Last week, Alaska opened its doors to the commercial marijuana industry. While Ballot Measure 2 during the 2014 statewide election provided voter direction for legalizing marijuana, implementation at the local level has proven challenging for municipalities across Alaska. The City and Borough of Juneau is no exception. Unlike other municipalities, however, the CBJ Assembly passed an ordinance on a 4:4 margin to allow industrial commercial marijuana cultivation in D1 and Rural Reserve (RR) zoned residential neighborhoods including Thane, Lena, North Douglas, Auke Bay, Mendenhall Peninsula and out the road.
CBJ’s Marijuana Committee, Planning Commission and Assembly conducted meetings, listened to industry testimony and drafted zoning and business ordinances regulating commercial marijuana across the borough including cultivating, processing, testing and selling. Unlike other municipalities, however, Juneau’s decision-makers decided commercial marijuana cultivation is an activity that could be allowed in some residential neighborhoods. In opposition, CBJ planners advised to prohibit commercial marijuana cultivation in all residential zones, based on interviews with Lower 48 municipalities indicating commercial marijuana cultivation is an industrial activity that is not compatible with residential use. In the race to adopt local ordinances, the Planning Commission failed to forward adequate neighborhood safeguards to the Assembly including density limits, permit sunset provisions, setbacks, light emission and noise standards, volatile material standards, pollution standards, pesticide use guidelines and conjoining the permit to the entrepreneur and not the land.
A community-wide coalition, over 125 strong and spanning nearly all Juneau neighborhoods, has assembled to highlight the Assembly’s discriminatory decision to not provide equal protections to all neighborhoods. In our work to unify Juneau’s residential neighborhoods, we have yet to observe strong opposition to the legalization of marijuana. We have found, however, the vast majority of residents were unaware, and do not support, changes to the zoning code that allows commercial marijuana cultivation, with a conditional use permit, in neighborhoods. The public record shows despite consistent CBJ planner recommendation to protect all residential zones, and sparse but opposed public testimony, both the Planning Commission and Assembly were deeply divided on allowing commercial marijuana in neighborhoods with split votes in both bodies.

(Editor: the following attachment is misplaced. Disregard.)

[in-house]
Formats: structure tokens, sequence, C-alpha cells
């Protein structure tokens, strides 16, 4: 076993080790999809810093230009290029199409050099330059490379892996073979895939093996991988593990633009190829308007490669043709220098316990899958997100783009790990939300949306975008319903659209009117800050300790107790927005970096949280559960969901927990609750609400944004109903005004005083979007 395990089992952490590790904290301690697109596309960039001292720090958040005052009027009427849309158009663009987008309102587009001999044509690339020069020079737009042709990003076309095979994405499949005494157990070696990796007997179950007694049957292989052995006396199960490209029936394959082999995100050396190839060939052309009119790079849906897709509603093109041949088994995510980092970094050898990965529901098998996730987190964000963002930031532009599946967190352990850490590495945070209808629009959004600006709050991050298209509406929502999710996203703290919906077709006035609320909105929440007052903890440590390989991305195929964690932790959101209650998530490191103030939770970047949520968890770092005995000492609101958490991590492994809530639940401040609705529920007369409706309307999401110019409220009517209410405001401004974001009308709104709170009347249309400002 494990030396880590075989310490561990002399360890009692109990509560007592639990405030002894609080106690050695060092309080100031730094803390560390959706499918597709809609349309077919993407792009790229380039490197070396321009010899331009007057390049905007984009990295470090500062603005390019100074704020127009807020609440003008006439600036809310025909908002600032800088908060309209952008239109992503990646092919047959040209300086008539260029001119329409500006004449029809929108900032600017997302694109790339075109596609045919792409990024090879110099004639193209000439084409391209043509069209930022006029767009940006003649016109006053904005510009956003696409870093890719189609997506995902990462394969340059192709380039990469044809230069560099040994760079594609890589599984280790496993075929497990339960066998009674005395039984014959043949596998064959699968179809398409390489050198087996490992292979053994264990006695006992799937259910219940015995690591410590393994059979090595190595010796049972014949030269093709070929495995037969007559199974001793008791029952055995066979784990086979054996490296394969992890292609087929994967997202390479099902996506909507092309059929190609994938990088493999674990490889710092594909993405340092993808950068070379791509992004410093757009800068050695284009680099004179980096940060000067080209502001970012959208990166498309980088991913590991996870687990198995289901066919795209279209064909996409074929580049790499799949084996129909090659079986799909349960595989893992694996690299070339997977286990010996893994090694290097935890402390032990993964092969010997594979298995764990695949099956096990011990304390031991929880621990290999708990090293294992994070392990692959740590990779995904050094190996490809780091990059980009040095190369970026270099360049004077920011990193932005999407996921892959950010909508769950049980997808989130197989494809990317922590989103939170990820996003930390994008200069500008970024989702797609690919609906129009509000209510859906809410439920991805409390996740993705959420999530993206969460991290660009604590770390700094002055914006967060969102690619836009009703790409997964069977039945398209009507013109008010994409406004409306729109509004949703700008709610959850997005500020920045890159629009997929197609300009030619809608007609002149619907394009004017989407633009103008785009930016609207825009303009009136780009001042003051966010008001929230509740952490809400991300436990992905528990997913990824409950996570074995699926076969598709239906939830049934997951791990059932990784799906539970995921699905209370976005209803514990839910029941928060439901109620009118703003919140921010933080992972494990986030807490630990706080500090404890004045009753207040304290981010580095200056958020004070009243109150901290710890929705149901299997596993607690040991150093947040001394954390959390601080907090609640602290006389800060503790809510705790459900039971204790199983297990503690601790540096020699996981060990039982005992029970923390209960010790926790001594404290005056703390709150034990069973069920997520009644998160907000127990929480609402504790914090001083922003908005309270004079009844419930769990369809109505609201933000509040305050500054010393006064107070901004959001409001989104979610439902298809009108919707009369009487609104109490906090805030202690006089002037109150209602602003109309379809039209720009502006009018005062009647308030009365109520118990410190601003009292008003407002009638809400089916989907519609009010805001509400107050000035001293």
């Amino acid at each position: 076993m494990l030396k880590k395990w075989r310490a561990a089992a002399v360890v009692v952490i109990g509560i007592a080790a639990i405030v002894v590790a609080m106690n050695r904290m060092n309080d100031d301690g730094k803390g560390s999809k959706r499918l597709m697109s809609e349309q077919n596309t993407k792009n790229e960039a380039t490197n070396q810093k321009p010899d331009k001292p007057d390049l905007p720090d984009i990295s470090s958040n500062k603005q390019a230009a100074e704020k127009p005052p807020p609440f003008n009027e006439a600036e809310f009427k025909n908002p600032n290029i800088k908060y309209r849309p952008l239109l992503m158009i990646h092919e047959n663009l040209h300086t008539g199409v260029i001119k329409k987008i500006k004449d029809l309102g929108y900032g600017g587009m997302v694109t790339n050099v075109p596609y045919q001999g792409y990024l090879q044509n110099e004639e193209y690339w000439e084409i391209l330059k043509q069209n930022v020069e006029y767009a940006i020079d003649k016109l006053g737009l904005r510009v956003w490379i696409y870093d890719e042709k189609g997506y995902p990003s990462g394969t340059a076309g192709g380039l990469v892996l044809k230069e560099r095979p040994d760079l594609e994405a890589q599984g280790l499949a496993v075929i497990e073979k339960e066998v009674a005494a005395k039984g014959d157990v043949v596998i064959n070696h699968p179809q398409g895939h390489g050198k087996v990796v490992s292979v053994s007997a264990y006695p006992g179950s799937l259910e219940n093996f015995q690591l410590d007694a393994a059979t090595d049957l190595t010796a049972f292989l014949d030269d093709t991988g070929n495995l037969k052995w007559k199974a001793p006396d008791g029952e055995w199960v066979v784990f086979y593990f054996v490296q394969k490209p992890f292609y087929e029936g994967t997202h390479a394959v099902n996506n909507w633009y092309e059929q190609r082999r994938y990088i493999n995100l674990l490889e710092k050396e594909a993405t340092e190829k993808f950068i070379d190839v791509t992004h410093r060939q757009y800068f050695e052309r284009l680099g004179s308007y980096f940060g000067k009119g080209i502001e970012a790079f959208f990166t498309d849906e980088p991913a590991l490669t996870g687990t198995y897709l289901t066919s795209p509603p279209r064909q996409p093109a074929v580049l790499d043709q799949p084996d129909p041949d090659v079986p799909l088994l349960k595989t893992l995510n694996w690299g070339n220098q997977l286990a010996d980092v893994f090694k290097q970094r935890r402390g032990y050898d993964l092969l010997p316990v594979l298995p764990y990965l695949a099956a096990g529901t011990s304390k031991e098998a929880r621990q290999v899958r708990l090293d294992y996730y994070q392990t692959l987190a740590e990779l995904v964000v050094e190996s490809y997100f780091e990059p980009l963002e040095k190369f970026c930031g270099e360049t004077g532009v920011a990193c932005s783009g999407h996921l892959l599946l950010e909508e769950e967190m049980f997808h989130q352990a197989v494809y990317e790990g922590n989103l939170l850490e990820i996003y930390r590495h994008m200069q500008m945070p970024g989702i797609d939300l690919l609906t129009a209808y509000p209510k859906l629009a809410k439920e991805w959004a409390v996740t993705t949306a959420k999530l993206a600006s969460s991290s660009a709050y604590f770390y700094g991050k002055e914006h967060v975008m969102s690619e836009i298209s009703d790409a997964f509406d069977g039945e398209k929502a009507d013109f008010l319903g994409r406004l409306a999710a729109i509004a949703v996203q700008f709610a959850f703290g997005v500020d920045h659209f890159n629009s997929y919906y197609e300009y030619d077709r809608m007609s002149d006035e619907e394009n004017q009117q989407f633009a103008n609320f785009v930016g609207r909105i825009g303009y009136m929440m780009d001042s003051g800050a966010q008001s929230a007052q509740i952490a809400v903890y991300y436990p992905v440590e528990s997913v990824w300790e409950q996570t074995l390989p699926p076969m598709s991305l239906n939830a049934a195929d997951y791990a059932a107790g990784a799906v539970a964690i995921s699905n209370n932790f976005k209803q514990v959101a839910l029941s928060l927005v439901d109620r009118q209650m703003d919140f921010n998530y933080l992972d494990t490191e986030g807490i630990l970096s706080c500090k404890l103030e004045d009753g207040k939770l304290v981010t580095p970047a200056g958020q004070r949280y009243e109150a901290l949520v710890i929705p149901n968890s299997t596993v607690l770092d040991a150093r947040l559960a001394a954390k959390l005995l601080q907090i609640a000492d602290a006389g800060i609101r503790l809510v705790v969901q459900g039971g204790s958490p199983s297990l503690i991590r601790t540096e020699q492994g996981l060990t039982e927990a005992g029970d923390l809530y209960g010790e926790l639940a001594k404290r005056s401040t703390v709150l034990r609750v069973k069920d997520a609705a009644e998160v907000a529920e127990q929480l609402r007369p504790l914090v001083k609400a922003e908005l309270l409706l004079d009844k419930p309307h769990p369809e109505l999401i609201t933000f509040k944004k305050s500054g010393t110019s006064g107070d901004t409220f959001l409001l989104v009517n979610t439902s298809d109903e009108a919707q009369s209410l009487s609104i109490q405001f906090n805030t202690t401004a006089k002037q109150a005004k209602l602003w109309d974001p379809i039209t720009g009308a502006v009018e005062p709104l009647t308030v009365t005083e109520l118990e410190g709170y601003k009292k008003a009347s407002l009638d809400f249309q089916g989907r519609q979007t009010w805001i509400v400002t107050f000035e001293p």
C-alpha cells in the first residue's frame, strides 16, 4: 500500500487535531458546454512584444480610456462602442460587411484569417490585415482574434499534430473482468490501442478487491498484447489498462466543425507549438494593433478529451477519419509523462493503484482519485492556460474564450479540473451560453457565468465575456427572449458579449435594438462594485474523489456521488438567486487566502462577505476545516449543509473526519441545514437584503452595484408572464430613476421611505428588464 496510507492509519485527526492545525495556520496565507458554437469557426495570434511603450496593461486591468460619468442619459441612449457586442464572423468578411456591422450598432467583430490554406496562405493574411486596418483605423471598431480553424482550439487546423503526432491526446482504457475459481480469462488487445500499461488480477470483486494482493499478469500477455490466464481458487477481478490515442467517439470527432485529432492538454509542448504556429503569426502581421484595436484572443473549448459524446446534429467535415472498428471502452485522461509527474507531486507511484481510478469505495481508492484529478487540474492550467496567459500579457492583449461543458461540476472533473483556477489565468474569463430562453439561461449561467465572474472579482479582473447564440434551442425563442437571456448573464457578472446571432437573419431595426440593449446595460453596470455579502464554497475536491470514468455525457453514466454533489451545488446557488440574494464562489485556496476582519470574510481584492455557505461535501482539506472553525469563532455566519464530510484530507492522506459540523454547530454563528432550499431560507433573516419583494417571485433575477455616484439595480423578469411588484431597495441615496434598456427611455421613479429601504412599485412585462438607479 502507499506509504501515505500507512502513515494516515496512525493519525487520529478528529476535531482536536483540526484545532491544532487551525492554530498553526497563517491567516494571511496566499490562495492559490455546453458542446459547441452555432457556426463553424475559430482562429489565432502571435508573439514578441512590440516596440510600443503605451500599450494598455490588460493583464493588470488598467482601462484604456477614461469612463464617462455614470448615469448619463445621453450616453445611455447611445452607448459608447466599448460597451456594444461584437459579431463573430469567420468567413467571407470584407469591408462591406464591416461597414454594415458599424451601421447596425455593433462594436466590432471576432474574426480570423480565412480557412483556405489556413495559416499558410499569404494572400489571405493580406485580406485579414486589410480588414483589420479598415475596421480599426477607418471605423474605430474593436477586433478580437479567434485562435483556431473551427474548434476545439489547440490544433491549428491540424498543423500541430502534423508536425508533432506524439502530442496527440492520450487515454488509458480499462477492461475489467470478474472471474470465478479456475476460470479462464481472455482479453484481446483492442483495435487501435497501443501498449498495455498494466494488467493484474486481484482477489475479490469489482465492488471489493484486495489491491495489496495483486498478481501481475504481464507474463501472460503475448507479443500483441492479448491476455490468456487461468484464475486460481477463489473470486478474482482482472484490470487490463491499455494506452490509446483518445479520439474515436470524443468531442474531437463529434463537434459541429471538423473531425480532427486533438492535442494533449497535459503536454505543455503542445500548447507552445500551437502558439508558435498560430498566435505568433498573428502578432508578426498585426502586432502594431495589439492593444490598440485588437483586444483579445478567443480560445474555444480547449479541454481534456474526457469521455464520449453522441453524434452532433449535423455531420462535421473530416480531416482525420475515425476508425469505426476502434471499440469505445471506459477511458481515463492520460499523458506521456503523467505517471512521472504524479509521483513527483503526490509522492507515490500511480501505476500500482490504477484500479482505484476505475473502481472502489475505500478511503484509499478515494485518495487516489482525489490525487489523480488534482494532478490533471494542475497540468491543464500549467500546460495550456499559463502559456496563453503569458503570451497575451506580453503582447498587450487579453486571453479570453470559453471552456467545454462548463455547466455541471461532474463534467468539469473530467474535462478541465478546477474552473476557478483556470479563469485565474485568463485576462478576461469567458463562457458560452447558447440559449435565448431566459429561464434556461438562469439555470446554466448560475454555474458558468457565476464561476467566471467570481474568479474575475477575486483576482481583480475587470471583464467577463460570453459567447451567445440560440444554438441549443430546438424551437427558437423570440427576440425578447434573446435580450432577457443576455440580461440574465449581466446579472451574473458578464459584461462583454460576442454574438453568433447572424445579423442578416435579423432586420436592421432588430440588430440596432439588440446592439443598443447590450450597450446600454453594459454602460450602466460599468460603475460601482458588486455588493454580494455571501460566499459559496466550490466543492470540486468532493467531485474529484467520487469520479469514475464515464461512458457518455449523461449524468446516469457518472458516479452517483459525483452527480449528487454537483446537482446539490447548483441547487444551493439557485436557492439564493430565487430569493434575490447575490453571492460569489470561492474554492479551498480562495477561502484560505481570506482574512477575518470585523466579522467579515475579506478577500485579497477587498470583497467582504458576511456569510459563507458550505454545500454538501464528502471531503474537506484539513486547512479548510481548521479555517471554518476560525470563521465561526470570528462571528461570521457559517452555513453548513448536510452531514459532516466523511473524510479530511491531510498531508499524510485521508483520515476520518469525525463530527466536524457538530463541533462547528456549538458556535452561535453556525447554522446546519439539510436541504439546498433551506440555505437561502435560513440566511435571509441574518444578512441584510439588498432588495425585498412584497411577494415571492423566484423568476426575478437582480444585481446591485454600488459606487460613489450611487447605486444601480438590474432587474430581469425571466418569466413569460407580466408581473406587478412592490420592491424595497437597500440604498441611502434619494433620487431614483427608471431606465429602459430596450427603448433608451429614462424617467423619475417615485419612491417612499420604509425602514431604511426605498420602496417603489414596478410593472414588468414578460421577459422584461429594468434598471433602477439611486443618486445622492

Planning and zoning principals are at the heart of the debate. Foremost among those principals is determining whether commercial marijuana cultivation is compatible with neighborhoods. Make no mistake, commercial marijuana is not equivalent to other commercial agricultural enterprises. The cannabis industry uses intensive light, on-site power generation, hazardous and flammable materials, pesticides and fertilizers, ventilation systems, carbon dioxide to accelerate plant growth and security and surveillance systems. Risks to neighboring properties include 24-hour noise, obnoxious odor, increased fire hazard, contaminated ground water and decreased property values. Federal banking laws prohibit banks from accepting drug money; commercial marijuana is a cash-only industry with a history of increased crime including assault and robbery.
Planning and zoning is a promise of predictability to property owners. It creates expectations regarding the future. The Planning Commission and Assembly are experimenting with D1 and RR neighborhoods by allowing commercial marijuana cultivation and not providing adequate safeguards — and absent public input from the residents. They have placed the interests of an industry, with known impacts, before neighborhood interest. We are not opposed to the legalization of marijuana nor the economic opportunity it presents for entrepreneurs. We are, however, opposed to changing the underlying zoning of select neighborhoods. We are also deeply concerned about public health, safety and welfare. All neighborhoods deserve equal protection while a new industry takes root in Juneau.
If you are concerned about the incompatibility of industrial commercial marijuana production with Juneau’s neighborhoods, please speak out. Email local leaders, sign our petition (JuneauD1petition@gmail.com) and make your voice heard! Let’s put aside polarizing win/lose decision-making and collaborate, with all stakeholders, to find the best route for legalizing marijuana in our community. Starting a business is only one piece of a complex issue that impacts entrepreneurs, residents, neighborhoods and the integrity of long-standing zoning practices.
• Judy Sherburne, Wayne Carnes and Carolyn Brown are longtime Juneau residents..